The destruction of Jericho

In the well-known Bible account the Israelites captured Jericho 40 years after leaving Egypt. The city was circled each day for seven days, and on the seventh day the walls fell down, leaving the defenders at the mercy of the attackers.

A trench cut through the mound of the old city of Jericho to expose its history

Archaeologists now know a lot about the history of Jericho. One thing is clear: if the Exodus had taken place in 1280 BC, then the Israelites, reaching it forty years later, would have found a city that had been in ruins for about 200 years! Obviously either the whole Exodus story is a myth or, much more likely, the accepted date for it is wrong. If we take the date for the Exodus as around 1440 BC, everything slots neatly into place. The attack that left Jericho a ruin for a long time is now thought by many scholars to be the assault by Israel under Joshua as described in the Bible. And in the ruins archaeologists have found evidence that agrees completely with the Bible record. The city of this time was covered with a thick layer of ashes. The Bible says that Joshua burned the city and all that was in it (Joshua 6.24). Contrary to usual practice the city was not looted. Large stores of grain and other produce was found among the ashes.

Storage pots still full of grain found in Jericho

This is precisely as mentioned in the Exodus record. The Bible says the attack on Jericho took place at harvest time (Joshua 3.15). Among the ruins of the city were found many jars full to the brim of carbonised grain, indicating that the harvest had just been gathered in. A recent archaeologist (Dr. Bryant Wood) summarises these findings:

The correlation between the archaeological evidence and the narrative in the book of Joshua is substantial:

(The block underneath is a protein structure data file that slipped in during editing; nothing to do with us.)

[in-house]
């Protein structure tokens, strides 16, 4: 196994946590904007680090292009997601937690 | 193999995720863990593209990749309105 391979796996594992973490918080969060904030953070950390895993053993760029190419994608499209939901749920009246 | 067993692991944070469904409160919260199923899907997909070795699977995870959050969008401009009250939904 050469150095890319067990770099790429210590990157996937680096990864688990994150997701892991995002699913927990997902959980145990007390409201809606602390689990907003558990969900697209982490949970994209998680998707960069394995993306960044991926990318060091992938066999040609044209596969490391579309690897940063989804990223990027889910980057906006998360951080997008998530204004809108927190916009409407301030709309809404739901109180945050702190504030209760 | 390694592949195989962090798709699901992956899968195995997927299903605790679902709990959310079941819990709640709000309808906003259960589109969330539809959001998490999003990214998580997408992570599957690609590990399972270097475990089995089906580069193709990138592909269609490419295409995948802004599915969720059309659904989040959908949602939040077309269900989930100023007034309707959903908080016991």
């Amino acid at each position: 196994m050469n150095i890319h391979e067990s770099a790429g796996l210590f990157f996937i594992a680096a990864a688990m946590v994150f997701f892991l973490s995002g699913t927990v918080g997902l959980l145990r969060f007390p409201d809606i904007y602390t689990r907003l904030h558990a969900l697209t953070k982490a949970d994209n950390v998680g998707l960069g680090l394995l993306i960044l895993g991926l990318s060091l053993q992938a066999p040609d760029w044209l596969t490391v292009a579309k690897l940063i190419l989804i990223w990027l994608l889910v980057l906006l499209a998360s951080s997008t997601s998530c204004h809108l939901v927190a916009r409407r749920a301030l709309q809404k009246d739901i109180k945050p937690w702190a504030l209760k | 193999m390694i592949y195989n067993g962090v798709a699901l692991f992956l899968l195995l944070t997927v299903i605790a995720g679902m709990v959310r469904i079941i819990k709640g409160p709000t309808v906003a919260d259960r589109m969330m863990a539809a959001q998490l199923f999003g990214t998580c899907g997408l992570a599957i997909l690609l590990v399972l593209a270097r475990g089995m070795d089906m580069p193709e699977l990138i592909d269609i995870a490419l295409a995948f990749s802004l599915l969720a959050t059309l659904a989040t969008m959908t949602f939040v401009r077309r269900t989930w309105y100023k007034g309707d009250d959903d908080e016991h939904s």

• The city was strongly fortified (Joshua 2.5,7,15; 6.5,20).
  • The attack occurred just after the Spring harvest ( Joshua 2.6; 3.15; 5.10).
  • The inhabitants had no opportunity to flee with their foodstuffs ( Joshua v6.1).
  • The siege was short ( Joshua 6.15).
  • The walls were levelled, as if by an earthquake ( Joshua 6.20).
  • The city was not plundered ( Joshua 6.17,18).
  • The city was burned ( Joshua 6.24).

Conclusions and significance of the Exodus

All the main objections that have had the effect of casting doubt on the Biblical record of the Exodus can now been shown to be ill-founded. Once the correct era of Egyptian history is put alongside the Scriptural information any alleged discrepancies disappear. The Exodus of Israel from Egypt can therefore be regarded as a fact, and one that can with assurance be put alongside all the other undisputed events that make up ancient history. The purpose of this study is not merely to demonstrate that the Exodus took place. The reason why there are so many Bible references to the Exodus is because this one event is crucial to God's purpose with the earth and man. It is viewed in several different ways. First, it marked a major public intervention by God in human affairs, and thus has set the precedent for all future demonstrations of God's existence and of His purpose with mankind. Further, it marked the choice of the Jewish people (Israel) as God's own nation. It was through them that salvation would come to the whole world, as Jesus said salvation is of the Jews (John 4.22). It also demonstrated the power of God. Because He had delivered Israel in such a dramatic way, they should have had no doubt as to His existence, His power and also His mercy. The Exodus also had a special symbolic meaning that applies to all people, not just Israel. Just as God's people were delivered from slavery and death, led out of Egypt, and after a period of trial in the wilderness allowed to enter the Promised Land, so mankind can be delivered from the bondage of sin and death to inherit eternal life and blessing. In the Exodus this deliverance was achieved specifically by the Passover ceremony, in which the sprinkled blood of a slain lamb ensured the liberation of the Israelites. No reader of the New Testament can escape the teaching that this predicted the death of Jesus, whose blood was shed to take away the sins of the world and deliver mankind from death. This is why the Exodus is so important to a Christian.

How good it is to know that this event as recorded in the Bible is:

Fact and not fiction!
  • Author Peter Southgate
  • Country Surrey, England
  • Source Light on a New World reprint from Volume 29.1